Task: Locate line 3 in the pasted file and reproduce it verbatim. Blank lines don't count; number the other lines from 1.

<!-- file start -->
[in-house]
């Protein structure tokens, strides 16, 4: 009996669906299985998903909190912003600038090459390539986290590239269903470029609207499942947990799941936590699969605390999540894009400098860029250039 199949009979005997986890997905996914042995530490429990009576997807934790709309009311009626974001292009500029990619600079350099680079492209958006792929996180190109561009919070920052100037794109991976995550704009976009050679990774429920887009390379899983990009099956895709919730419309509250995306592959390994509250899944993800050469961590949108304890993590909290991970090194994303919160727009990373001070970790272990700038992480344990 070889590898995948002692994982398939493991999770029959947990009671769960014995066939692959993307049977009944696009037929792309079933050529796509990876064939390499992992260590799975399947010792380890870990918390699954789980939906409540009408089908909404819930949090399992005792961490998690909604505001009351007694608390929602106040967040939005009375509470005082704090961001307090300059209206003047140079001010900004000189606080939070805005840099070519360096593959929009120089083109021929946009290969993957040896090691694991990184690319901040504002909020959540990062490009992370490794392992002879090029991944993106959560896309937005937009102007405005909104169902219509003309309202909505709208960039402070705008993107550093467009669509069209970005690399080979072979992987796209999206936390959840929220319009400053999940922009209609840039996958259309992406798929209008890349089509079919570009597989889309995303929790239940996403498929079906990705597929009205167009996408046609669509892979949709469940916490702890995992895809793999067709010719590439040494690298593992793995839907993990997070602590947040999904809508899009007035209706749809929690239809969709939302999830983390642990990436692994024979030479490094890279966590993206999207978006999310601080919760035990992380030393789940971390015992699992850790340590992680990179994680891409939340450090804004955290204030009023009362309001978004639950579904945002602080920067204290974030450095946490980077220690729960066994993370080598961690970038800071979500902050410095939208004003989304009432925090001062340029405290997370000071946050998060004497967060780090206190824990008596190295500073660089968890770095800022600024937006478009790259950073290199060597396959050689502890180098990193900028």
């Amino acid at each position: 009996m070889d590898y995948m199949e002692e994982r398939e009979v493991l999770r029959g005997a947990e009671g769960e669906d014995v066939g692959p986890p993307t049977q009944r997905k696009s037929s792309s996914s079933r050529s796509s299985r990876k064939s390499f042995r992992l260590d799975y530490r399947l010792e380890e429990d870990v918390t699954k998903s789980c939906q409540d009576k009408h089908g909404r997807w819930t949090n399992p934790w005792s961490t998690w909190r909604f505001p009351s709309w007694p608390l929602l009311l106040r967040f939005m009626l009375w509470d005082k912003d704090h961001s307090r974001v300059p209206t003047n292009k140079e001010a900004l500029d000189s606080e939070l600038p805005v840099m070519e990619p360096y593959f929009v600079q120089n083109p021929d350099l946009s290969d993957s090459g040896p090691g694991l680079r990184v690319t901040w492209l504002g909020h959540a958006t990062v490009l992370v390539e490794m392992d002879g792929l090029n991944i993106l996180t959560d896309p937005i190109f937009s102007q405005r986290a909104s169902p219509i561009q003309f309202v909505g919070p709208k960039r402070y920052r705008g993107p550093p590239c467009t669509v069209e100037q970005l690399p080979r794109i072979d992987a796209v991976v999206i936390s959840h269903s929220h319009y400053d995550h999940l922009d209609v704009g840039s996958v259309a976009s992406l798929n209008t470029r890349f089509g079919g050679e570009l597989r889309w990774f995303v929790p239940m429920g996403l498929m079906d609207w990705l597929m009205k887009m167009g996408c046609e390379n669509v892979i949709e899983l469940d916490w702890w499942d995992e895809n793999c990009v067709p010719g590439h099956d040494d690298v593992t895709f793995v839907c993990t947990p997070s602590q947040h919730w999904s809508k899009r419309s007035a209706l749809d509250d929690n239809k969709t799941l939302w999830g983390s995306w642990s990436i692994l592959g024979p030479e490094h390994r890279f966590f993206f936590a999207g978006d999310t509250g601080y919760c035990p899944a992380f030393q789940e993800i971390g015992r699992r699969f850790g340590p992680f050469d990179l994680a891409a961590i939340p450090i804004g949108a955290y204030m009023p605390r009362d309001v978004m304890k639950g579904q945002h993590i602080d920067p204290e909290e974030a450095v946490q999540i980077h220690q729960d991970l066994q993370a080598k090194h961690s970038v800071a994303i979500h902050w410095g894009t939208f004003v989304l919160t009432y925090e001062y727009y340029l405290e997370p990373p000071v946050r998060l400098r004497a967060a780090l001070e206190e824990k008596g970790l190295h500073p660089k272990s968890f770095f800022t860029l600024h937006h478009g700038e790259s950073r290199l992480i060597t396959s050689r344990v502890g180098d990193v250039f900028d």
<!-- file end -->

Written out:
């Amino acid at each position: 009996m070889d590898y995948m199949e002692e994982r398939e009979v493991l999770r029959g005997a947990e009671g769960e669906d014995v066939g692959p986890p993307t049977q009944r997905k696009s037929s792309s996914s079933r050529s796509s299985r990876k064939s390499f042995r992992l260590d799975y530490r399947l010792e380890e429990d870990v918390t699954k998903s789980c939906q409540d009576k009408h089908g909404r997807w819930t949090n399992p934790w005792s961490t998690w909190r909604f505001p009351s709309w007694p608390l929602l009311l106040r967040f939005m009626l009375w509470d005082k912003d704090h961001s307090r974001v300059p209206t003047n292009k140079e001010a900004l500029d000189s606080e939070l600038p805005v840099m070519e990619p360096y593959f929009v600079q120089n083109p021929d350099l946009s290969d993957s090459g040896p090691g694991l680079r990184v690319t901040w492209l504002g909020h959540a958006t990062v490009l992370v390539e490794m392992d002879g792929l090029n991944i993106l996180t959560d896309p937005i190109f937009s102007q405005r986290a909104s169902p219509i561009q003309f309202v909505g919070p709208k960039r402070y920052r705008g993107p550093p590239c467009t669509v069209e100037q970005l690399p080979r794109i072979d992987a796209v991976v999206i936390s959840h269903s929220h319009y400053d995550h999940l922009d209609v704009g840039s996958v259309a976009s992406l798929n209008t470029r890349f089509g079919g050679e570009l597989r889309w990774f995303v929790p239940m429920g996403l498929m079906d609207w990705l597929m009205k887009m167009g996408c046609e390379n669509v892979i949709e899983l469940d916490w702890w499942d995992e895809n793999c990009v067709p010719g590439h099956d040494d690298v593992t895709f793995v839907c993990t947990p997070s602590q947040h919730w999904s809508k899009r419309s007035a209706l749809d509250d929690n239809k969709t799941l939302w999830g983390s995306w642990s990436i692994l592959g024979p030479e490094h390994r890279f966590f993206f936590a999207g978006d999310t509250g601080y919760c035990p899944a992380f030393q789940e993800i971390g015992r699992r699969f850790g340590p992680f050469d990179l994680a891409a961590i939340p450090i804004g949108a955290y204030m009023p605390r009362d309001v978004m304890k639950g579904q945002h993590i602080d920067p204290e909290e974030a450095v946490q999540i980077h220690q729960d991970l066994q993370a080598k090194h961690s970038v800071a994303i979500h902050w410095g894009t939208f004003v989304l919160t009432y925090e001062y727009y340029l405290e997370p990373p000071v946050r998060l400098r004497a967060a780090l001070e206190e824990k008596g970790l190295h500073p660089k272990s968890f770095f800022t860029l600024h937006h478009g700038e790259s950073r290199l992480i060597t396959s050689r344990v502890g180098d990193v250039f900028d």